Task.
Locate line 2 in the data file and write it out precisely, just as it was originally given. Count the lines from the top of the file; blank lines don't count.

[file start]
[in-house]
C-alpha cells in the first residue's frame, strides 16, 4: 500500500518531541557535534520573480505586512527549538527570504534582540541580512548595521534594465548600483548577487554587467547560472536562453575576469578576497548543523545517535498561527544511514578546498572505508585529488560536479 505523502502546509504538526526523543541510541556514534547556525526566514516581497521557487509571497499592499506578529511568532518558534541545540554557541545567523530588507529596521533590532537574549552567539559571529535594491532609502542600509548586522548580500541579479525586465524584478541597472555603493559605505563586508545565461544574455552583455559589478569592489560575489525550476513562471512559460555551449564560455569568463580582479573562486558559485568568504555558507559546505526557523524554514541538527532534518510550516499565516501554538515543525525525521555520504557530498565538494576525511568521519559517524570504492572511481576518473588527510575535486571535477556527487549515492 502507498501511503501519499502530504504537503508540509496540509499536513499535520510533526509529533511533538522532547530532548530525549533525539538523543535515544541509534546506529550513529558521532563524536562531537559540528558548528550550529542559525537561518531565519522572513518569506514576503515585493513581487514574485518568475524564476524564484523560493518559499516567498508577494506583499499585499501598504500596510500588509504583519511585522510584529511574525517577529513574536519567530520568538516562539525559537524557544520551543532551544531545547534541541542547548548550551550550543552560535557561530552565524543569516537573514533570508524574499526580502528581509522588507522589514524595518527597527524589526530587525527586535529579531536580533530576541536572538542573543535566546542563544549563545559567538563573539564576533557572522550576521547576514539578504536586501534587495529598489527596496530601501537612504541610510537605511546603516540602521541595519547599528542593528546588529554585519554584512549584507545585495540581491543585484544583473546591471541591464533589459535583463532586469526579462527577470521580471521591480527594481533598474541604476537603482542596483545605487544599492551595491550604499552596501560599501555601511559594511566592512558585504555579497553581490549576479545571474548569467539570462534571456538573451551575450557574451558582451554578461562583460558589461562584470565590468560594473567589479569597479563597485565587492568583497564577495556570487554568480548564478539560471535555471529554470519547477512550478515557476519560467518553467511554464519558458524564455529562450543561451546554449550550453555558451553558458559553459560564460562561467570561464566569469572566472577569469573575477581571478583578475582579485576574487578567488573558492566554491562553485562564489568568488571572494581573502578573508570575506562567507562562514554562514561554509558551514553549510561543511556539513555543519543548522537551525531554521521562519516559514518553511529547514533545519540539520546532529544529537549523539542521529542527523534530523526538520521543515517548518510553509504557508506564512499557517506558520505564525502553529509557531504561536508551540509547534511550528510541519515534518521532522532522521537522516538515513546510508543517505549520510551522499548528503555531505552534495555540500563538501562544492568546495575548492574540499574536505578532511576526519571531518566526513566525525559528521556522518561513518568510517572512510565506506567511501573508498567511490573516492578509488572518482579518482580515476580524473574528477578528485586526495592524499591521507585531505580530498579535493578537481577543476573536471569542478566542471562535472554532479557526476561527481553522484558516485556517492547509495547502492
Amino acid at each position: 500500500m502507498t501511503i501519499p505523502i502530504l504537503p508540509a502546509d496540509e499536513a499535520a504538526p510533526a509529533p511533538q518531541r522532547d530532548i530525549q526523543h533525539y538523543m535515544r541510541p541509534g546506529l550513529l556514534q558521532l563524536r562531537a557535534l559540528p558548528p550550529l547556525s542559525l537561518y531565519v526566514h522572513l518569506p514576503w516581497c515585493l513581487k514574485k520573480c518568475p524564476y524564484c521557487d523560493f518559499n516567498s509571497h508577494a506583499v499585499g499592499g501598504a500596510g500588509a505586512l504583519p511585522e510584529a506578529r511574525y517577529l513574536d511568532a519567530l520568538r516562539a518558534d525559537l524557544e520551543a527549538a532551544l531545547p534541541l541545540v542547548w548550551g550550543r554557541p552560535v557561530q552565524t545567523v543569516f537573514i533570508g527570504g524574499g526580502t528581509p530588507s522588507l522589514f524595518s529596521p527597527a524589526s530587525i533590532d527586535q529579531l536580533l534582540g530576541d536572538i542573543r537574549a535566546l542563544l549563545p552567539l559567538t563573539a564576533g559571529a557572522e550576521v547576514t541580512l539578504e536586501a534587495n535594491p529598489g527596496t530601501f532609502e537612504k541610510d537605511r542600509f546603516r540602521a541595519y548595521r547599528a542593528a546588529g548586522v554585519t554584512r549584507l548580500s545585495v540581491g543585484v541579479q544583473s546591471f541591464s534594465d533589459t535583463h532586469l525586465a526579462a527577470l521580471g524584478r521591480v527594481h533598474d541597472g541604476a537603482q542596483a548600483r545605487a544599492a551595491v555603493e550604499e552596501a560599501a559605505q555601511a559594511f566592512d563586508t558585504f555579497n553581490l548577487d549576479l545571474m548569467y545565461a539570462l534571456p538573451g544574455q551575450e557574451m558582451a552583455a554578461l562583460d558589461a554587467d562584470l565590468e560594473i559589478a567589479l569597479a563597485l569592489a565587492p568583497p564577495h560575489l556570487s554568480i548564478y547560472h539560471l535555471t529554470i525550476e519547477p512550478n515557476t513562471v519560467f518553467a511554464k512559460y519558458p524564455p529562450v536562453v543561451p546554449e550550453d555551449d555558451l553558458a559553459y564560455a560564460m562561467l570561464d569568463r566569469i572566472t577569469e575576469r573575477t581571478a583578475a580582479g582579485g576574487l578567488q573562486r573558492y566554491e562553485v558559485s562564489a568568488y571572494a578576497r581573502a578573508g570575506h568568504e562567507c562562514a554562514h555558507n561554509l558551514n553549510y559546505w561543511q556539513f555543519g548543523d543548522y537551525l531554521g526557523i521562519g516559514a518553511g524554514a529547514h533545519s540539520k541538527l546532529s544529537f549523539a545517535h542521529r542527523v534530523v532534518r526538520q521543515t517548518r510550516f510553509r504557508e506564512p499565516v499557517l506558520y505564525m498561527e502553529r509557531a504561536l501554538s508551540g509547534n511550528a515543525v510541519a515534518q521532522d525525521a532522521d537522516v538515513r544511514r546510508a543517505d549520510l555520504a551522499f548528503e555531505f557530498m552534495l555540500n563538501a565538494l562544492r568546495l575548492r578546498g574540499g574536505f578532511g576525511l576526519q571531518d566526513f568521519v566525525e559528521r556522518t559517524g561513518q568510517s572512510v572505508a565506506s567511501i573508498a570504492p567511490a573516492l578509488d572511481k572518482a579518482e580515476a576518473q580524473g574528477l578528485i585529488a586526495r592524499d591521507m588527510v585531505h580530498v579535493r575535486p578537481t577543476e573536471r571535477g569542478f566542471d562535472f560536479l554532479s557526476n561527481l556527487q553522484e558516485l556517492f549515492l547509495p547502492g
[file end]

C-alpha cells in the first residue's frame, strides 16, 4: 500500500518531541557535534520573480505586512527549538527570504534582540541580512548595521534594465548600483548577487554587467547560472536562453575576469578576497548543523545517535498561527544511514578546498572505508585529488560536479 505523502502546509504538526526523543541510541556514534547556525526566514516581497521557487509571497499592499506578529511568532518558534541545540554557541545567523530588507529596521533590532537574549552567539559571529535594491532609502542600509548586522548580500541579479525586465524584478541597472555603493559605505563586508545565461544574455552583455559589478569592489560575489525550476513562471512559460555551449564560455569568463580582479573562486558559485568568504555558507559546505526557523524554514541538527532534518510550516499565516501554538515543525525525521555520504557530498565538494576525511568521519559517524570504492572511481576518473588527510575535486571535477556527487549515492 502507498501511503501519499502530504504537503508540509496540509499536513499535520510533526509529533511533538522532547530532548530525549533525539538523543535515544541509534546506529550513529558521532563524536562531537559540528558548528550550529542559525537561518531565519522572513518569506514576503515585493513581487514574485518568475524564476524564484523560493518559499516567498508577494506583499499585499501598504500596510500588509504583519511585522510584529511574525517577529513574536519567530520568538516562539525559537524557544520551543532551544531545547534541541542547548548550551550550543552560535557561530552565524543569516537573514533570508524574499526580502528581509522588507522589514524595518527597527524589526530587525527586535529579531536580533530576541536572538542573543535566546542563544549563545559567538563573539564576533557572522550576521547576514539578504536586501534587495529598489527596496530601501537612504541610510537605511546603516540602521541595519547599528542593528546588529554585519554584512549584507545585495540581491543585484544583473546591471541591464533589459535583463532586469526579462527577470521580471521591480527594481533598474541604476537603482542596483545605487544599492551595491550604499552596501560599501555601511559594511566592512558585504555579497553581490549576479545571474548569467539570462534571456538573451551575450557574451558582451554578461562583460558589461562584470565590468560594473567589479569597479563597485565587492568583497564577495556570487554568480548564478539560471535555471529554470519547477512550478515557476519560467518553467511554464519558458524564455529562450543561451546554449550550453555558451553558458559553459560564460562561467570561464566569469572566472577569469573575477581571478583578475582579485576574487578567488573558492566554491562553485562564489568568488571572494581573502578573508570575506562567507562562514554562514561554509558551514553549510561543511556539513555543519543548522537551525531554521521562519516559514518553511529547514533545519540539520546532529544529537549523539542521529542527523534530523526538520521543515517548518510553509504557508506564512499557517506558520505564525502553529509557531504561536508551540509547534511550528510541519515534518521532522532522521537522516538515513546510508543517505549520510551522499548528503555531505552534495555540500563538501562544492568546495575548492574540499574536505578532511576526519571531518566526513566525525559528521556522518561513518568510517572512510565506506567511501573508498567511490573516492578509488572518482579518482580515476580524473574528477578528485586526495592524499591521507585531505580530498579535493578537481577543476573536471569542478566542471562535472554532479557526476561527481553522484558516485556517492547509495547502492